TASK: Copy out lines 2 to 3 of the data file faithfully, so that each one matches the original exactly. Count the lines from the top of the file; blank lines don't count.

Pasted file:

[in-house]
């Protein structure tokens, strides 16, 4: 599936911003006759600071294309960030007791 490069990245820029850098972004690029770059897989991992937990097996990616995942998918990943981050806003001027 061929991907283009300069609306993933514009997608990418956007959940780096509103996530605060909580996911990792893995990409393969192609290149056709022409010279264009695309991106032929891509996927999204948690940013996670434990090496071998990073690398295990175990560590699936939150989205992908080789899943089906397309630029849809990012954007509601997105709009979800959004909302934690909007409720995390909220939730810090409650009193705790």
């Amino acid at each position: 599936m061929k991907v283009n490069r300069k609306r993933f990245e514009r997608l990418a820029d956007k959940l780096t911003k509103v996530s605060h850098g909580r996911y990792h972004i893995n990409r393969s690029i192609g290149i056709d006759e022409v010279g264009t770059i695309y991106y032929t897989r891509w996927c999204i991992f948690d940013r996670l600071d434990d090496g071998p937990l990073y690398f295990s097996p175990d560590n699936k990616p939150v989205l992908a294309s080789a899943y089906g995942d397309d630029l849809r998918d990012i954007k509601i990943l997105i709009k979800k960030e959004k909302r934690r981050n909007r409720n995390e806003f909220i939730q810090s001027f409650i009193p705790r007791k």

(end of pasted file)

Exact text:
């Protein structure tokens, strides 16, 4: 599936911003006759600071294309960030007791 490069990245820029850098972004690029770059897989991992937990097996990616995942998918990943981050806003001027 061929991907283009300069609306993933514009997608990418956007959940780096509103996530605060909580996911990792893995990409393969192609290149056709022409010279264009695309991106032929891509996927999204948690940013996670434990090496071998990073690398295990175990560590699936939150989205992908080789899943089906397309630029849809990012954007509601997105709009979800959004909302934690909007409720995390909220939730810090409650009193705790």
């Amino acid at each position: 599936m061929k991907v283009n490069r300069k609306r993933f990245e514009r997608l990418a820029d956007k959940l780096t911003k509103v996530s605060h850098g909580r996911y990792h972004i893995n990409r393969s690029i192609g290149i056709d006759e022409v010279g264009t770059i695309y991106y032929t897989r891509w996927c999204i991992f948690d940013r996670l600071d434990d090496g071998p937990l990073y690398f295990s097996p175990d560590n699936k990616p939150v989205l992908a294309s080789a899943y089906g995942d397309d630029l849809r998918d990012i954007k509601i990943l997105i709009k979800k960030e959004k909302r934690r981050n909007r409720n995390e806003f909220i939730q810090s001027f409650i009193p705790r007791k």